'new' STS-35 crew was named in November 1988, Commander Jon McBride remained in charge, but chose to resign from the astronaut corps just six months later. His replacement was three-flight veteran Vance Brand, who flew Apollo 18 in July 1975, Columbia's STS-5 mission and another Shuttle flight in early 1984.
The Pilot for STS-35 was Guy Gardner, who made his first flight on a top-secret Department of Defense mission in December 1988, deploying an advanced radarimaging satellite known as Lacrosse. The third Mission Specialist - and incumbent of the flight engineer's seat - was Mike Lounge, who would be making his third trip into space. Interestingly, Lounge had also flown on STS-26, the first post-Challenger Shuttle mission, in September 1988. The original STS-61E Pilot, Dick Richards, and Mission Specialist, Dave Leestma, were already, by this time, well-immersed in their training for Columbia's return-to-flight STS-28 mission.
Hoffman and Parker would both be making their second trips into space - the former flew on Discovery in April 1985 and performed the Shuttle's first unplanned spacewalk, and the latter had been on board Spacelab-1 - while both Payload Specialists were first-timers. Parker would later recall his activities on the morning of the Challenger disaster: ''We were preparing to fly in 40 days to observe Halley's Comet. That morning [28 January 1986], we were training [for] launches and entries [and] stopped to watch the Challenger launch on TV. Obviously, we didn't fly 40 days later!''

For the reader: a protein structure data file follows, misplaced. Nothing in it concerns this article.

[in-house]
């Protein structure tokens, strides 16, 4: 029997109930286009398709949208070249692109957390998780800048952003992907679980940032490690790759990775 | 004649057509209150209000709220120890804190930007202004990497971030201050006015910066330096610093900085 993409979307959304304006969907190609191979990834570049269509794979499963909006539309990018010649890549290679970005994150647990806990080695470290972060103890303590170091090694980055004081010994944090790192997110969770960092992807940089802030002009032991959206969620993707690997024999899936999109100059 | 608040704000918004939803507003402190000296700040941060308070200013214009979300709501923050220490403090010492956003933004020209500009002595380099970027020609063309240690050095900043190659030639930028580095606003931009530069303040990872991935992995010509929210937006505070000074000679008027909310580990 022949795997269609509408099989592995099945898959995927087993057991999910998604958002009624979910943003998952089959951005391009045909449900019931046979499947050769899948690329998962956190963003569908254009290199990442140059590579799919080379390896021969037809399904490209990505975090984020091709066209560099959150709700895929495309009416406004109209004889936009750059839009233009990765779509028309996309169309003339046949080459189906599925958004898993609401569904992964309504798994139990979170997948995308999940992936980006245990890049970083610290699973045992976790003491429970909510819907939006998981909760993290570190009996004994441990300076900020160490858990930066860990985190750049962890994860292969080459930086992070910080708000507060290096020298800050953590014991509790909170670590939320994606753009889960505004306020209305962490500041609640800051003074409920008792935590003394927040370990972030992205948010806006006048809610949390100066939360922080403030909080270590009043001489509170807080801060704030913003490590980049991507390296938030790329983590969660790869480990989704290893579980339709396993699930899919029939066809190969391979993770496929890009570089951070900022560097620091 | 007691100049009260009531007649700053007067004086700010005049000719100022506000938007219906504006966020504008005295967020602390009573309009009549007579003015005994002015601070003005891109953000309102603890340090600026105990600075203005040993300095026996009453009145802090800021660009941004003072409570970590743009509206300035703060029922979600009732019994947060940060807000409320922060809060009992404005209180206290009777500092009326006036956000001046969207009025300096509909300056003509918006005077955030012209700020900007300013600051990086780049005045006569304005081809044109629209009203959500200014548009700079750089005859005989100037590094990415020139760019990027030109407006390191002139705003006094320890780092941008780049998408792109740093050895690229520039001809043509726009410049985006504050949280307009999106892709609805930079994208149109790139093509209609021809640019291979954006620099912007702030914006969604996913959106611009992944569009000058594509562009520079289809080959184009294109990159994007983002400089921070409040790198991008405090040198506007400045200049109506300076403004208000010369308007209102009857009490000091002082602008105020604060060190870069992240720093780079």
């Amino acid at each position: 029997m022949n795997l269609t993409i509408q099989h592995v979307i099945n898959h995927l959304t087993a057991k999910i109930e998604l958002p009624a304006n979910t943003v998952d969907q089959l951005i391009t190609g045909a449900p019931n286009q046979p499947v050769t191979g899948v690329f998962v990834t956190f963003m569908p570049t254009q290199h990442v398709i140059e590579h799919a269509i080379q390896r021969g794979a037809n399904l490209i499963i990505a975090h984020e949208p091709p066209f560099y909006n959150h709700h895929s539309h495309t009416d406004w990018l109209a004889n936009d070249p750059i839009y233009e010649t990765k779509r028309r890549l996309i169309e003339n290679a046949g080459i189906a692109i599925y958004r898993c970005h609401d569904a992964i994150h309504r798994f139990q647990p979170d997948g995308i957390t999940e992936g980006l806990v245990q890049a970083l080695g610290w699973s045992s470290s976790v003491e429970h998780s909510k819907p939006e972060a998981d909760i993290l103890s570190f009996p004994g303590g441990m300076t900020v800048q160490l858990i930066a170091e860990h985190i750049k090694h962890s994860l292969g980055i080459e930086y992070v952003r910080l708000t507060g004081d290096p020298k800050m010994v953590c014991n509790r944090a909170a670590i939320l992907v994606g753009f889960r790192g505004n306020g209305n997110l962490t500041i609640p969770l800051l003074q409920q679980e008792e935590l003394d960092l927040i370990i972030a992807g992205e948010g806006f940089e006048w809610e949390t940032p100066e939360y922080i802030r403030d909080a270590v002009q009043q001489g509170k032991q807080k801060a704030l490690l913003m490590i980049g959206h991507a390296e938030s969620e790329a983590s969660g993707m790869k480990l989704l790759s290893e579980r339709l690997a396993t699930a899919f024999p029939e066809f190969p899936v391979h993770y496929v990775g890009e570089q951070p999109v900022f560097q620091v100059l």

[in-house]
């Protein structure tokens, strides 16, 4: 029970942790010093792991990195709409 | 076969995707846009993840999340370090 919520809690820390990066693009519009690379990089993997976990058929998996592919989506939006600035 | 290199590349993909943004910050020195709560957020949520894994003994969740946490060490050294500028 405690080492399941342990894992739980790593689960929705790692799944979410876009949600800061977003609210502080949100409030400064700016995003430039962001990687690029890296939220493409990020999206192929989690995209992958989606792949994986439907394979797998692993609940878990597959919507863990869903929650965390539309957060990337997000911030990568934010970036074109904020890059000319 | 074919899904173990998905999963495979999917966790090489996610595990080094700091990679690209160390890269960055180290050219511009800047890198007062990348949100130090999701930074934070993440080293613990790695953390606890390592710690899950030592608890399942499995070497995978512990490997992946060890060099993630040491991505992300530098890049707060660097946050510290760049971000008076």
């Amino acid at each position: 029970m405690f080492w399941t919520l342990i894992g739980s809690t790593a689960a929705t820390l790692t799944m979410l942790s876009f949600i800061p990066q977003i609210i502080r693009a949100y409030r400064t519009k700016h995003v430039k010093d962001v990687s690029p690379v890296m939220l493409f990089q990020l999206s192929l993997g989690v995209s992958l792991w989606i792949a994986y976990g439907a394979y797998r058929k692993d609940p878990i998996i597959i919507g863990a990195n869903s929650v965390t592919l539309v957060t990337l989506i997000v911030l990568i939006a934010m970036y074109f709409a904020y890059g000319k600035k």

Original plans called for three flights of the ASTRO observatory, each with two Payload Specialists. Durrance and Parise would fly the first mission; then Parise would join another Payload Specialist, Ken Nordsieck, for ASTRO-2 and Durrance would fly with Nordsieck on ASTRO-3. All three missions were expected to be completed by July 1987. Hoffman and Parker, it seems, would have flown all three missions! It seems remarkable today, when astronauts typically wait three or four years between flights that NASA was planning to fly them into space in such rapid succession.
Parker has since expressed disbelief at the sheer number of missions planned up to the time of the Challenger disaster. ''It's amazing when you look back at that [schedule pressure] and the rate at which we thought we had to keep pumping this stuff out. You'd have thought the world was going to end [if we didn't meet our launch targets]. My favourite expression is: Guess what? The Sun kept on rising and setting! The Sun didn't even notice [if we missed our launch targets].''
One important factor that was missed, however, was Halley's Comet, which only visits the inner Solar System every three-quarters of a century, and by the time ASTRO-1 finally set off in 1990 had continued its cyclical journey to more distant parts of the Sun's empire. Fortunately, a flotilla of other unmanned spacecraft -Europe's Giotto, the NASA-led International Cometary Explorer (ICE), Japan's Suisei and Sakigake and the Soviet Union's two Vega missions - had close encounters with the comet.
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